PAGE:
The effective date of termination of the employment contract Set out the date upon which the employment contract will come to an end, not least to help to clarify the date upon which any final salary and holiday pay will be calculated. You should also include any other practicalities, such as when the employee can expect to receive their P45 and the arrangements for the return of any company property.

The employee’s right to appeal Notify the employee of their right to appeal any decision to dismiss, including the appeals procedure and who to notify of any request for an appeal, allowing for a reasonable timeframe within which to do this.

Getting it wrong

In the event that your dismissal letter does not include the right information, it may well harm your ability to defend any claim for unfair dismissal in due course. In particular you should bear in mind that the contents of this letter will be scrutinised by an employment tribunal if a claim is made following termination of the employment contract.

Moreover, by completely failing to document the reasons for your dismissal, this, in itself, is likely to suggest that a fair process has not been followed. It will also potentially expose you to an adverse inference that any reason advanced before the tribunal in defence of any claim for unfair dismissal is not in fact the real reason for the dismissal.

The dismissal letter is your opportunity not only to notify the employee of why and when their contract will come to an end, but also to demonstrate a fair reason for deciding to dismiss, as well as the fair process you have followed in reaching that decision. In this way, you can avoid any avoid misinterpretations or disputes arising at a later date.

Any delay on providing the employee with the dismissal letter could also have a negative impact on the fairness of the whole process. As such, once the decision to dismiss has been made, it is important to send the letter as soon as possible.

Does an employee have a right to be given a dismissal letter?

By virtue of section 92 of the ERA 1996, any employee who has been continuously employed by you for two years or more on the effective date of termination will be entitled to a written statement giving particulars of the reasons for their dismissal, regardless of whether the employment contract is terminated with or without notice.

The statutory right to a dismissal letter will be triggered upon the employee’s reasonable request for one, in response to which you should provide the letter within 14 days of that request.

In circumstances where an employee is legally entitled to a dismissal letter, but you fail to provide one or, alternatively, the reasons given are inadequate or arguably untrue, by reason of section 93 of the ERA 1996 the employee may bring a complaint before the employment tribunal.

It is open to the tribunal to make a declaration as to what it finds your reasons were for dismissing the employee, and that you pay to the employee a sum equal to the amount of two weeks’ pay.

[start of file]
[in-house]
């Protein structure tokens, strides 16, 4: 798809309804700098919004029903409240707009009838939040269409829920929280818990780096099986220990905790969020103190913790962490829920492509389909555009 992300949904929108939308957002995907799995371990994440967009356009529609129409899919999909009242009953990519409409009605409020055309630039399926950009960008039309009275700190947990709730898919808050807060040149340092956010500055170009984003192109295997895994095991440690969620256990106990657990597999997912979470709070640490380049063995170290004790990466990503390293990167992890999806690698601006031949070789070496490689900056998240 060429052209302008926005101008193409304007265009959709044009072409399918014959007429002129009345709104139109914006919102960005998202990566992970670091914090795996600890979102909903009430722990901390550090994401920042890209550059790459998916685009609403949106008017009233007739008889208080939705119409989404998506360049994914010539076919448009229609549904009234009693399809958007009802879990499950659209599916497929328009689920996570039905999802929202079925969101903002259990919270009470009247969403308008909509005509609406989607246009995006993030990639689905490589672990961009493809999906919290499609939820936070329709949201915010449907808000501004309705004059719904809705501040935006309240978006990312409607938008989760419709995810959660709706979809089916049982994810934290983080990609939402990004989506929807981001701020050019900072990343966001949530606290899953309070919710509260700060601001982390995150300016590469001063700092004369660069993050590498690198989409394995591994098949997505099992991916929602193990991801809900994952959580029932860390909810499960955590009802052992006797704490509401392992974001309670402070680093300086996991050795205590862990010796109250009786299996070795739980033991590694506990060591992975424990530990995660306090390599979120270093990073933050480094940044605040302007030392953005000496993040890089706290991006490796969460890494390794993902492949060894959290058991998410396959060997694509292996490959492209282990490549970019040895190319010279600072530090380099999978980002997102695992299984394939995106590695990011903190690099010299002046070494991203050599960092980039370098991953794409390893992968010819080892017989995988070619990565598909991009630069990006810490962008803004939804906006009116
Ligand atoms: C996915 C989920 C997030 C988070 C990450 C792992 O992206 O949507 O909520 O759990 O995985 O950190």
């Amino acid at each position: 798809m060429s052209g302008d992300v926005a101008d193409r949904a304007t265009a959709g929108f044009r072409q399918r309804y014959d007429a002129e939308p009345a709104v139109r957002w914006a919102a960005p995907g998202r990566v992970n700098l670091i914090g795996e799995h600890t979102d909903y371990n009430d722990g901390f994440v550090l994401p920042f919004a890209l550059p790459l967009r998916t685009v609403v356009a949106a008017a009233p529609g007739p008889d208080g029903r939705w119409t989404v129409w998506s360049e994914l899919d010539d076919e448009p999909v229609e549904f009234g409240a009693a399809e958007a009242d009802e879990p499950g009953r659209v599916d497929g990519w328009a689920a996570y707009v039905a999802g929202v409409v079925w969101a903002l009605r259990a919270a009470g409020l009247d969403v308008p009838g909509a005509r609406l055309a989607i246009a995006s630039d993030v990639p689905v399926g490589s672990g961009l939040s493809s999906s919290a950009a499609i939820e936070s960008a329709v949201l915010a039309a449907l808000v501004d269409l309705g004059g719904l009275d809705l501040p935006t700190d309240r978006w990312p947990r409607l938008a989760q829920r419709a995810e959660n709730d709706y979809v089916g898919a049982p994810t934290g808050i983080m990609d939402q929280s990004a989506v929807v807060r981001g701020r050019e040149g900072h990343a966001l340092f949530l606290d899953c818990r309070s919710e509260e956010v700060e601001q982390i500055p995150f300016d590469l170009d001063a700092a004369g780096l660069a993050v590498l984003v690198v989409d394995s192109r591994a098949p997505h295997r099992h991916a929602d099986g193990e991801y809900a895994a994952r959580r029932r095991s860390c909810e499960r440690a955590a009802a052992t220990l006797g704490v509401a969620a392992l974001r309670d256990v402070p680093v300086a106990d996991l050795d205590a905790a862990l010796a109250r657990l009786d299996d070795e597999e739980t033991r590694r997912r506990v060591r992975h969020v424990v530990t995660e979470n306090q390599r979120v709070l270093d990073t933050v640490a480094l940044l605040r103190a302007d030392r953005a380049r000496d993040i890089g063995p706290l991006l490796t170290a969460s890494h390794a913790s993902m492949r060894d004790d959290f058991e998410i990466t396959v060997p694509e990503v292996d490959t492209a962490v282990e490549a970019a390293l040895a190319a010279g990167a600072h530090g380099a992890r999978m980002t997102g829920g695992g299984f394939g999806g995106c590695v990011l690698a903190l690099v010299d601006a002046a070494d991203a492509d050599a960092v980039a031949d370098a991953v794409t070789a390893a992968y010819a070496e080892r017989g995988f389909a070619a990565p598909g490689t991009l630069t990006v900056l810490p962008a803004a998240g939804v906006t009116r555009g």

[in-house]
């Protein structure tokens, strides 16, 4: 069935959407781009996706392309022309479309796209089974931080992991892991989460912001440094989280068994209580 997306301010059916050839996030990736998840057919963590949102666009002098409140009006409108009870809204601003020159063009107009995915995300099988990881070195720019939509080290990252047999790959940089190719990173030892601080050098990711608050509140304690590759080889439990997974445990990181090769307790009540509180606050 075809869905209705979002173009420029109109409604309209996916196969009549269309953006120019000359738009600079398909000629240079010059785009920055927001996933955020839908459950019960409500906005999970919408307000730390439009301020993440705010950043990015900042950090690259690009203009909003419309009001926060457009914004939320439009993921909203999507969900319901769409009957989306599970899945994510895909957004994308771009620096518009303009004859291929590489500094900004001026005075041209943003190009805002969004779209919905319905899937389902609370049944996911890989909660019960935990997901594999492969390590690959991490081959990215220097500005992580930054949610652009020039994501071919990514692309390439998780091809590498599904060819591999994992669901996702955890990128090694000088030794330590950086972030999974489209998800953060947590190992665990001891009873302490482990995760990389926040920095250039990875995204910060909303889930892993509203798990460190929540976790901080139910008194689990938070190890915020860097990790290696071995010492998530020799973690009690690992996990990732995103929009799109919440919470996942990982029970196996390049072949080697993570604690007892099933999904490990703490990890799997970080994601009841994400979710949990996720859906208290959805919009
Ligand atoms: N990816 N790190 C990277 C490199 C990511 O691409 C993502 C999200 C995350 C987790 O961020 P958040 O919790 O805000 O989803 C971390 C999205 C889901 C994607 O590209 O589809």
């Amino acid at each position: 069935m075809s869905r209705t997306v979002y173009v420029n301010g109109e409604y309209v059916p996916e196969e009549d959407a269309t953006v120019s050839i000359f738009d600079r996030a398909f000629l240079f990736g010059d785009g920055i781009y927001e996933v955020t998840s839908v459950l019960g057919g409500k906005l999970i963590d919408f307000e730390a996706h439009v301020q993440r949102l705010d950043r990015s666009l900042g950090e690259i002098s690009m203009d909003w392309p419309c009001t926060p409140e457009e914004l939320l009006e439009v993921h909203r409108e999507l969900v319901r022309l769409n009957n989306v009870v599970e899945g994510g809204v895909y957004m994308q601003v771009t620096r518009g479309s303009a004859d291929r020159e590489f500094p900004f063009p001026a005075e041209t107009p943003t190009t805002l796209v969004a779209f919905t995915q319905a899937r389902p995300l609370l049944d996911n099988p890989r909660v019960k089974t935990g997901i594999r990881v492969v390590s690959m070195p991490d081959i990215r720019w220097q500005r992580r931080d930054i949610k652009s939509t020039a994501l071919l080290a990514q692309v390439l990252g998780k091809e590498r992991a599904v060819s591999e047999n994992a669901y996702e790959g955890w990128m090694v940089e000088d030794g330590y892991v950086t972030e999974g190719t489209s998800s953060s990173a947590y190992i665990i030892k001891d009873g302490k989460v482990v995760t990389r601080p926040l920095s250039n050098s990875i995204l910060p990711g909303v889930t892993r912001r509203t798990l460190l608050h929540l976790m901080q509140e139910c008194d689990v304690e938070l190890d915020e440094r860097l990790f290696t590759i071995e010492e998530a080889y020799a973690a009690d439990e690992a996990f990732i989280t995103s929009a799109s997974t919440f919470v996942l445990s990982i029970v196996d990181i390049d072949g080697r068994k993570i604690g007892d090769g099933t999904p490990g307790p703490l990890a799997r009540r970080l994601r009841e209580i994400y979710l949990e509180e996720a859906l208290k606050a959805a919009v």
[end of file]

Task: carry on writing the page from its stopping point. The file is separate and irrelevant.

Sample employee dismissal letter template

By using a pre-constructed template that highlights what information is needed within a dismissal letter, you can feel more confident that all the necessary content has been included, albeit this will still need to be tailored to the facts of your case.

Below is a sample template letter for summary dismissal for gross misconduct:

[Insert date of the letter]

Dear [name of employee],

I am writing to confirm the decision taken during your disciplinary hearing on the [insert date of hearing] to summarily dismiss you for gross misconduct. Further, I can confirm that the decision to dismiss was made with immediate effect, from that date, without notice or pay in lieu of notice.

As such, in accordance with that decision, your last date of employment with [insert name of the organisation] was [insert date of termination].

That said, you remain bound by any post-termination confidentiality obligations and restrictive covenants, until these expire under the terms of your contract of employment.

The decision to dismiss was made following a full investigation and disciplinary hearing in which you were given an opportunity to respond to the allegations of gross misconduct, namely that on [insert date and time] you were witnessed physically assaulting a work colleague on company premises.

As such having reviewed the witness evidence and, further, having reviewed the CCTV footage, that allegation has been proven against you, resulting in the decision to summarily dismiss you.

In accordance with the company’s written disciplinary procedure, you are entitled to appeal this decision. If you wish to appeal this decision you must do so by setting out your reasons in writing and sending these to [insert name of appeal contact] at [insert address details] by [insert date].

Yours sincerely,

[insert name]
[insert position]

As an employer facing the possibility of an unfair dismissal claim, it is important to note that in the event of any uncertainty when drafting a dismissal letter, expert legal advice should always be sought from an employment law specialist.

Moreover, wherever possible, expert advice should be sought prior to making any decision to dismiss to ensure that, at all times, you follow a fair and lawful procedure, as well as to explore all potential alternative options to dismissal.

Writing a dismissal letter FAQs

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Legal disclaimer

The matters contained in this article are intended to be for general information purposes only. This article does not constitute legal advice, nor is it a complete or authoritative statement of the law, and should not be treated as such. Whilst every effort is made to ensure that the information is correct, no warranty, express or implied, is given as to its accuracy and no liability is accepted for any error or omission. Before acting on any of the information contained herein, expert legal advice should be sought.


Gill Laing is a qualified Legal Researcher & Analyst with niche specialisms in Law, Tax, Human Resources, Immigration & Employment Law.

Gill is a Multiple Business Owner and the Managing Director of Prof Services - a Marketing & Content Agency for the Professional Services Sector.

Legal disclaimer

The matters contained in this article are intended to be for general information purposes only. This article does not constitute legal advice, nor is it a complete or authoritative statement of the law, and should not be treated as such. Whilst every effort is made to ensure that the information is correct, no warranty, express or implied, is given as to its accuracy and no liability is accepted for any error or omission. Before acting on any of the information contained herein, expert legal advice should be sought.